WEDNESDAY, Nov. 19, 2003 (HealthDayNews) -- At a time when state governments are shrinking their investments in tobacco-control efforts, a new study says those policies are effective in persuading Americans to stop smoking.

The study examines the effects of the nation's first large-scale demonstration aimed at changing social, cultural, economic and environmental factors that affect people's decision to light up.

Seventeen states took part in the eight-year trial, known as the "American Stop Smoking Intervention Study (ASSIST). The states involved had a lower prevalence of adult smoking than non-participating states, the study found.

Results of the study, which appear in the Nov. 19 issue of the Journal of the National Cancer Institute, imply that promoting smoke-free environments, countering tobacco advertising, limiting access to tobacco products, and raising cigarette prices does help curb tobacco consumption.

Study author Frances A. Stillman, an associate research professor at Johns Hopkins Bloomberg School of Public Health, says states are "undermining" their success in reducing tobacco use by "taking away money" from effective policy initiatives.

"These types of programs in the long run really are saving money, but most importantly they're saving lives," she insists.

Thomas J. Glynn, the director of science and trends at the American Cancer Society, says in a prepared statement the results "are proof positive that comprehensive statewide tobacco control approaches can work nationwide."

If all 50 states and the District of Columbia had implemented ASSIST, there would be 278,000 fewer smokers nationally, the study authors estimate.

The study isn't the first to show that creating smoke-free workplaces, for example, or raising tobacco taxes has an effect on smoking behavior. But it is the largest and most comprehensive study to date, Stillman says.

Cassandra Welch, director of national advocacy for the American Lung Association, says the study "adds to other evidence that we've had that tobacco prevention is most successful when it's aimed at changing community norms and social norms."

Launched in 1991 by the National Cancer Institute, ASSIST provided funding to states to prevent and reduce tobacco use by implementing policies that would influence smoking behavior.

To assess the impact of ASSIST, Stillman and her colleagues compared changes in adult smoking prevalence, per capita cigarette consumption, and tobacco control policies between the 17 participating states and 33 non-ASSIST states and the District of Columbia.

ASSIST states -- in addition to a lower prevalence of smoking -- had lower per capita cigarette consumption. The difference, though, was not statistically significant. The study was not able to capture very small changes in per capita consumption rates, Stillman explains.

But a summary measure developed to capture states' tobacco control policy outcomes suggests a connection between policy-focused interventions and per capita cigarette consumption. States with larger increases in that score also had larger decreases in per capita cigarette consumption.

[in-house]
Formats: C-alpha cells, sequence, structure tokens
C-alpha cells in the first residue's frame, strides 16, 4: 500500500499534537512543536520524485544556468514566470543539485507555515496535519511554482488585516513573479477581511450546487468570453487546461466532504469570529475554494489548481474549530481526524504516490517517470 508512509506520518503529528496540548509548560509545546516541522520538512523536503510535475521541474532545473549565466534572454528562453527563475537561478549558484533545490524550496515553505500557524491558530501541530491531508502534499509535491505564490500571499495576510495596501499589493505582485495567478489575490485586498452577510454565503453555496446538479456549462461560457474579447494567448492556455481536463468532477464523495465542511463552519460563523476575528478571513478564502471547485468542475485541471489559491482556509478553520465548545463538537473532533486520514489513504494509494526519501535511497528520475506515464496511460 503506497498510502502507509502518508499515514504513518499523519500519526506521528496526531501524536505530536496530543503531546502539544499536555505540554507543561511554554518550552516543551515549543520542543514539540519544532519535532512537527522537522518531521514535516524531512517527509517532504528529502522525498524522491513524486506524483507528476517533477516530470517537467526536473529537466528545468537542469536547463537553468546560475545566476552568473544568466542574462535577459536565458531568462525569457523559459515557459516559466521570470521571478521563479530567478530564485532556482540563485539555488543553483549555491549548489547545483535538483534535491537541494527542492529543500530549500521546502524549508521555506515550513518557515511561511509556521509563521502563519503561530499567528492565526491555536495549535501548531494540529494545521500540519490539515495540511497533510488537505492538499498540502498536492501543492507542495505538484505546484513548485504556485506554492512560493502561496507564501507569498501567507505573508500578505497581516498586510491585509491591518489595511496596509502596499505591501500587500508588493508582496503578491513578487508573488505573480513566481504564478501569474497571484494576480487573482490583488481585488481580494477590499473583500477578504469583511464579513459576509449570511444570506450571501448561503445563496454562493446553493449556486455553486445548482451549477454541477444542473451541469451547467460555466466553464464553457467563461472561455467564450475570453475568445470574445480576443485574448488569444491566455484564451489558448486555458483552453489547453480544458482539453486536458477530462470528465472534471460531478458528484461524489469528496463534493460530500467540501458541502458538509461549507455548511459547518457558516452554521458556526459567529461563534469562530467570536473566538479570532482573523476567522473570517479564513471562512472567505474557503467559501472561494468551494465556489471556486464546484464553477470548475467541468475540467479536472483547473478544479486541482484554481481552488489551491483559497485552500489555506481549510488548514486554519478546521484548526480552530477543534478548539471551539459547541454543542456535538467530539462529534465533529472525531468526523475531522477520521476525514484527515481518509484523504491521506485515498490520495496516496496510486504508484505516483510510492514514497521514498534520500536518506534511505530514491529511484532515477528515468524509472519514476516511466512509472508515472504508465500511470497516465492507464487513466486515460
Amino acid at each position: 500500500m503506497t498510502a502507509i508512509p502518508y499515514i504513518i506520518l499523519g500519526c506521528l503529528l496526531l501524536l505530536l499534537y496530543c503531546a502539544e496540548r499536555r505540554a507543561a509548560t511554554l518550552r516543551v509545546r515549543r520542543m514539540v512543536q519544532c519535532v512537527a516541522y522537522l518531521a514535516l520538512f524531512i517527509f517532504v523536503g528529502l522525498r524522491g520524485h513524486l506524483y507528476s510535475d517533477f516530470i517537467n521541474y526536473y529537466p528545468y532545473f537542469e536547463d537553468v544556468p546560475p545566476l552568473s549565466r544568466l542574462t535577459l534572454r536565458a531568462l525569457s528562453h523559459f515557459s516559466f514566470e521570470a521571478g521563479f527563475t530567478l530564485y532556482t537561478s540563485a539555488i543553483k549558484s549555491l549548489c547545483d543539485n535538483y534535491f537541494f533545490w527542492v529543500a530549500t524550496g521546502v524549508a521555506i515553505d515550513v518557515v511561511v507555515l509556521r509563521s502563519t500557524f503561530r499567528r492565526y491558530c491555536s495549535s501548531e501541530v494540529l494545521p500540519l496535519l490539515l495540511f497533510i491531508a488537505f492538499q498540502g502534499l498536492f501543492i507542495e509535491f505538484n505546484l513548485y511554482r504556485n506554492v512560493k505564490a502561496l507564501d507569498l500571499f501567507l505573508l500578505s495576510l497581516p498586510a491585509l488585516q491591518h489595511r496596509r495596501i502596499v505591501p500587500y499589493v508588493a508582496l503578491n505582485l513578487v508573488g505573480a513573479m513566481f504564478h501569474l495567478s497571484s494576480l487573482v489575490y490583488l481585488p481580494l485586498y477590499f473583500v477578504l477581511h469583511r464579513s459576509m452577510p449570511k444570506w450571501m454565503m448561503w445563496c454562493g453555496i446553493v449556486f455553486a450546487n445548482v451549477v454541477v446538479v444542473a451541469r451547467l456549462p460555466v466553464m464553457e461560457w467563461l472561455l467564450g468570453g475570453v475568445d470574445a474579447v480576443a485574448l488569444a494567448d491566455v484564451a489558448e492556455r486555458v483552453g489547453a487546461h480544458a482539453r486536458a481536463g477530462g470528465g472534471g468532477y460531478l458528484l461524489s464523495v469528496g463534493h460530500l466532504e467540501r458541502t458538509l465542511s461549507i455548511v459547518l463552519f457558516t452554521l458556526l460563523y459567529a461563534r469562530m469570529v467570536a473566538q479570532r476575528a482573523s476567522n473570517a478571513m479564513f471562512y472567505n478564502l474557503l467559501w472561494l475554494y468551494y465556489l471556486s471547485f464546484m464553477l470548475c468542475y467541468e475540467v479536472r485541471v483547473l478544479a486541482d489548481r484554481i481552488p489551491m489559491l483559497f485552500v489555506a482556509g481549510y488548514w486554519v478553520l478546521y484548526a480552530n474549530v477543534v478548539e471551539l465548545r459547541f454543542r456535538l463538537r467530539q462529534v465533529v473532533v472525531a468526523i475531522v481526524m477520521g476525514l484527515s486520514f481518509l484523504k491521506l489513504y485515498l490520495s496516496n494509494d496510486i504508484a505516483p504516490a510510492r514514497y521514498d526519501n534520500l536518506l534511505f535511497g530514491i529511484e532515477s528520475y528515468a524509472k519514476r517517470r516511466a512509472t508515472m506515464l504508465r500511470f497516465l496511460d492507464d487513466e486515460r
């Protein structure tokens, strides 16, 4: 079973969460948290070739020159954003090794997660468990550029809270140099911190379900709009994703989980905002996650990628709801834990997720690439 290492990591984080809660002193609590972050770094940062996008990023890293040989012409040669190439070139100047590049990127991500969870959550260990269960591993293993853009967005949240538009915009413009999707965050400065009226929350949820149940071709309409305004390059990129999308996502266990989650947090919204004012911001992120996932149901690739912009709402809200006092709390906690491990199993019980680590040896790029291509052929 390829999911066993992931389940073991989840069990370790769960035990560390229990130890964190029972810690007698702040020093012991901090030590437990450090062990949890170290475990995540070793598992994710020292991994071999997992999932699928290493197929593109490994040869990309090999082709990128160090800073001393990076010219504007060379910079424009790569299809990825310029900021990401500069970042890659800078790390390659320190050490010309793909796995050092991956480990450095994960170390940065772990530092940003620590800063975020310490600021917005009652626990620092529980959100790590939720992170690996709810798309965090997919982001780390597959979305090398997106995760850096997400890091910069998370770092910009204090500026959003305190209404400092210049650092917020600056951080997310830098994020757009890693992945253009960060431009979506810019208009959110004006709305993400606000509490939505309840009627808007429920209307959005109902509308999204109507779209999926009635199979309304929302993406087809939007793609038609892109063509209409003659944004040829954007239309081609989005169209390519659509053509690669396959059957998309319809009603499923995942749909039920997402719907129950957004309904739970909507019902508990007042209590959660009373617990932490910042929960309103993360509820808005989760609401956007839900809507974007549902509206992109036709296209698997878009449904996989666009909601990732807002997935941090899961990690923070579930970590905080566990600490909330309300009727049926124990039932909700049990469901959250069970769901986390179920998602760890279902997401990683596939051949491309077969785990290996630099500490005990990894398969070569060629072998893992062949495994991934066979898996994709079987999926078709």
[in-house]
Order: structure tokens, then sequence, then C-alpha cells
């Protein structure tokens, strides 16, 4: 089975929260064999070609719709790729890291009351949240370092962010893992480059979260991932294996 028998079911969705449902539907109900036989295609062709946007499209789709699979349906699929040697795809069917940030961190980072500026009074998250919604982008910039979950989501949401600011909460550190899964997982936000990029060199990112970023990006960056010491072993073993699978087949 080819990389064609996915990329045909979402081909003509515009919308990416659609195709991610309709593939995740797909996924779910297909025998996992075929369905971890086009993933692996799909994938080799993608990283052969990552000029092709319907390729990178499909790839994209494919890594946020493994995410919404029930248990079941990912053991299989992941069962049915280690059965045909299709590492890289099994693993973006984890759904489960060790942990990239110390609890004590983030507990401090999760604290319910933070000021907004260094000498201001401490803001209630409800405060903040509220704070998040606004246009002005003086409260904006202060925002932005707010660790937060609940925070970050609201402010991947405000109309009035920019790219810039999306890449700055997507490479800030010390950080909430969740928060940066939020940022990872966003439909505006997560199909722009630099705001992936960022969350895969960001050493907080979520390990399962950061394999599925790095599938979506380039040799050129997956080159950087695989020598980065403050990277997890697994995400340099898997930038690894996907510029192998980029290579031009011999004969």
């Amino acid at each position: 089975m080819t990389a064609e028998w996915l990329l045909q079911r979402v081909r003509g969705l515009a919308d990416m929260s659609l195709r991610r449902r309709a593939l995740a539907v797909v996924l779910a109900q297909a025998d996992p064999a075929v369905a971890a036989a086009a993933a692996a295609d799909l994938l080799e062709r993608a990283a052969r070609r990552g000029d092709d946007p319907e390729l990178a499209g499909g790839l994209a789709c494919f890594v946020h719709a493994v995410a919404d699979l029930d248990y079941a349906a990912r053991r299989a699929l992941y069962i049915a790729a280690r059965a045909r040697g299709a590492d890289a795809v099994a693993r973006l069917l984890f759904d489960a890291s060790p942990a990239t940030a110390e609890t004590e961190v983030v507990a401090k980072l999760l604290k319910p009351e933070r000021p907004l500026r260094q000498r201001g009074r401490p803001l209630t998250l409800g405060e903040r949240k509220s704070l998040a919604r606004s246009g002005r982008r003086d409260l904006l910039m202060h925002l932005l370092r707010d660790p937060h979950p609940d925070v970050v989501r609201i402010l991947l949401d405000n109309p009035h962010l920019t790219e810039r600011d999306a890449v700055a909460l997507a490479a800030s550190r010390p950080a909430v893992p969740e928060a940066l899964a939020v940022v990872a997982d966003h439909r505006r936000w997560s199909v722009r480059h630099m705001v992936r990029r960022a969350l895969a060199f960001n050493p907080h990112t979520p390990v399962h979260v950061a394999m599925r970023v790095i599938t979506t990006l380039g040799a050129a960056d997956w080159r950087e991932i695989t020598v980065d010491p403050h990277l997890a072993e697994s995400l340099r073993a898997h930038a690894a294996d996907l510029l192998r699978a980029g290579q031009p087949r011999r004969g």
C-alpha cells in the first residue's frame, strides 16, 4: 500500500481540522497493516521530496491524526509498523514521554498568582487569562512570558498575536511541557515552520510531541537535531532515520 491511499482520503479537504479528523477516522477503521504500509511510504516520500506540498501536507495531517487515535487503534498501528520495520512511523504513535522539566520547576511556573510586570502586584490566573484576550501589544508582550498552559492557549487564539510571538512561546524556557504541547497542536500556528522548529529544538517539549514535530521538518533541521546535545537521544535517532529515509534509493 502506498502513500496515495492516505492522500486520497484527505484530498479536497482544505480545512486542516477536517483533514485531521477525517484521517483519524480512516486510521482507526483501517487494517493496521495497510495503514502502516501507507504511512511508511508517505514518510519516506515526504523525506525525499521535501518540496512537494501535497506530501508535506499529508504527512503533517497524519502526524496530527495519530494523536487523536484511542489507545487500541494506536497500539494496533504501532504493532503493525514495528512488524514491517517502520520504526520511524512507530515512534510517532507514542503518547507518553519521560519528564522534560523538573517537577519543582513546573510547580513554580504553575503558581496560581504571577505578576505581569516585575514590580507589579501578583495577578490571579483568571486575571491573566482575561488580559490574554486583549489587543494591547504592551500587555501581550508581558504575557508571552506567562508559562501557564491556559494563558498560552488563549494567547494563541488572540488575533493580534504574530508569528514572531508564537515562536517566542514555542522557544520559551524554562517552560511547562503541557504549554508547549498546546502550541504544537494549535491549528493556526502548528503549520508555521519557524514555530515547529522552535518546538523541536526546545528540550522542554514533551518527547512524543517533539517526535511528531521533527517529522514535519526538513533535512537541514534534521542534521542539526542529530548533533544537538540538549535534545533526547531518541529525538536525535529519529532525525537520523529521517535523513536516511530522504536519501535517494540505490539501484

For example, adult smoking prevalence fell 3.02 percentage points in the 17 ASSIST states, compared to a decline of 2.11 percentage points in states not participating in the program.

This study, says Glynn, is "a clear mandate for states to put their tobacco settlement dollars back into tobacco control programs."

States signed an agreement settling litigation against the tobacco industry in 1998 that funnels millions of dollars in revenue to state coffers each year. Yet few states are devoting significant proportions of settlement funds to tobacco control and smoking cessation initiatives.

Welch says her group is calling on states to spend at least 10 percent of the money on tobacco prevention programs.

"Unfortunately, what we've seen lately is that they've been using this money to plug budget holes," she says.

A report last month from the National Conference of State Legislatures (NCSL) shows states appropriated just 3 percent of settlement revenue to tobacco prevention. The bulk of it -- 47 percent -- went to "other" non-health and non-tobacco related purposes.

"Three percent clearly isn't a majority of the funding and it's not what the CDC (Centers for Disease Control and Prevention) recommends," concedes Andrew McKinley, a research analyst with the NCSL.

Yet in this time of economic downturn, states are doing what their constituents want, McKinley adds. And what they want is no cuts to services, such as Medicaid, and no new taxes, he says.

Each year, more than 400,000 Americans die from cigarette smoking -- an estimated 276,000 men and 142,000 women. One in every five deaths in the United States is smoking-related, the CDC estimates.

More information

The American Lung Association has more on quitting smoking and on lung cancer.

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